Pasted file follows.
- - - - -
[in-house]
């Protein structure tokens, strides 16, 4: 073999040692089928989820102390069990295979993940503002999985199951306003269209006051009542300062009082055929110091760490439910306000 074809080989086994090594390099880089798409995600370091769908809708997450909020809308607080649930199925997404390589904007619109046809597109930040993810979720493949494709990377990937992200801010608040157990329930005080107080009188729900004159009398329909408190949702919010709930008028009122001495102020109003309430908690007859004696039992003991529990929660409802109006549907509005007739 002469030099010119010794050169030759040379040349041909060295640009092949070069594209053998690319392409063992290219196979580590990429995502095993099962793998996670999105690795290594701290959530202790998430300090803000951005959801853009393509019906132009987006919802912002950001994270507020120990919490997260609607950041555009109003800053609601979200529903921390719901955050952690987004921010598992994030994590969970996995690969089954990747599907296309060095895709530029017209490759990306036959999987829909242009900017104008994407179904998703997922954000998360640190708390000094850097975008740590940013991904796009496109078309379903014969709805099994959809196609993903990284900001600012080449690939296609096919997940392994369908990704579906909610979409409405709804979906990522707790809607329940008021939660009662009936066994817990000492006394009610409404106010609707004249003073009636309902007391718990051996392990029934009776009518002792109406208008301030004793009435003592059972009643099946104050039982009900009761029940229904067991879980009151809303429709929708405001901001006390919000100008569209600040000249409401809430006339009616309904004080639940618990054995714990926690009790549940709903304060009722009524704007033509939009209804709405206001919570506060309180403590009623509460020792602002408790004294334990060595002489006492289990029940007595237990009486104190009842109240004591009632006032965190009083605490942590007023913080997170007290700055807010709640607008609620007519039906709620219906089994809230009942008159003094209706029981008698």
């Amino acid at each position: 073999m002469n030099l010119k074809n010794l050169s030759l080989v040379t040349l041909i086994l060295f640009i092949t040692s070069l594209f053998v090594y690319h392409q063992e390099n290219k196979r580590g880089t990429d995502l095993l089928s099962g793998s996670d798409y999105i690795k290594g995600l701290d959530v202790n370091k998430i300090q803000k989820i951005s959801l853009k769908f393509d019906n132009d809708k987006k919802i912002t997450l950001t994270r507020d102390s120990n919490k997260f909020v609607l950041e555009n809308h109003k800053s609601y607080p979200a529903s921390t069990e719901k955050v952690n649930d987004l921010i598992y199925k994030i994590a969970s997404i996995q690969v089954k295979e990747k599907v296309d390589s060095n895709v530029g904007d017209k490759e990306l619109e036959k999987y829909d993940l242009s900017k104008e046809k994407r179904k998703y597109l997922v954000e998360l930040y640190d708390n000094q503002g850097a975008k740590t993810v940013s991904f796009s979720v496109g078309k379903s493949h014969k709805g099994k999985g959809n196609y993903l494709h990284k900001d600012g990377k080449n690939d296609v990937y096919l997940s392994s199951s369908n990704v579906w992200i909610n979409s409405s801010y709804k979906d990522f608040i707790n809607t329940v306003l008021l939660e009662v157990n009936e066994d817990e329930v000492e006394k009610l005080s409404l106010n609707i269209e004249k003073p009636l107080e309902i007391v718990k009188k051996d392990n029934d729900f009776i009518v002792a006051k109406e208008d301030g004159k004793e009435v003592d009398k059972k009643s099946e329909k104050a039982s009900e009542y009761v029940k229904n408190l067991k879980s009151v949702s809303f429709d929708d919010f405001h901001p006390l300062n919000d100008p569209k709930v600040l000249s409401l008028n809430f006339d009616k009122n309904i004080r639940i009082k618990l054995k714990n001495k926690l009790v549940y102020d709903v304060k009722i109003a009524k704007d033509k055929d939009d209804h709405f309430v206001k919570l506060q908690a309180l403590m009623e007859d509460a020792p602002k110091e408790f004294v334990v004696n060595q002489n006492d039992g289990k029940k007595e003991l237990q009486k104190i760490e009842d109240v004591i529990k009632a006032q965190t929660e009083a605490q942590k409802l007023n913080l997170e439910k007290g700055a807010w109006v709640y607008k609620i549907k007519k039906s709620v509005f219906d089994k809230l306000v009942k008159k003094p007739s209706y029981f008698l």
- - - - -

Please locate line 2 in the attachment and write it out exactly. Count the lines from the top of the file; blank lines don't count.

């Protein structure tokens, strides 16, 4: 073999040692089928989820102390069990295979993940503002999985199951306003269209006051009542300062009082055929110091760490439910306000 074809080989086994090594390099880089798409995600370091769908809708997450909020809308607080649930199925997404390589904007619109046809597109930040993810979720493949494709990377990937992200801010608040157990329930005080107080009188729900004159009398329909408190949702919010709930008028009122001495102020109003309430908690007859004696039992003991529990929660409802109006549907509005007739 002469030099010119010794050169030759040379040349041909060295640009092949070069594209053998690319392409063992290219196979580590990429995502095993099962793998996670999105690795290594701290959530202790998430300090803000951005959801853009393509019906132009987006919802912002950001994270507020120990919490997260609607950041555009109003800053609601979200529903921390719901955050952690987004921010598992994030994590969970996995690969089954990747599907296309060095895709530029017209490759990306036959999987829909242009900017104008994407179904998703997922954000998360640190708390000094850097975008740590940013991904796009496109078309379903014969709805099994959809196609993903990284900001600012080449690939296609096919997940392994369908990704579906909610979409409405709804979906990522707790809607329940008021939660009662009936066994817990000492006394009610409404106010609707004249003073009636309902007391718990051996392990029934009776009518002792109406208008301030004793009435003592059972009643099946104050039982009900009761029940229904067991879980009151809303429709929708405001901001006390919000100008569209600040000249409401809430006339009616309904004080639940618990054995714990926690009790549940709903304060009722009524704007033509939009209804709405206001919570506060309180403590009623509460020792602002408790004294334990060595002489006492289990029940007595237990009486104190009842109240004591009632006032965190009083605490942590007023913080997170007290700055807010709640607008609620007519039906709620219906089994809230009942008159003094209706029981008698």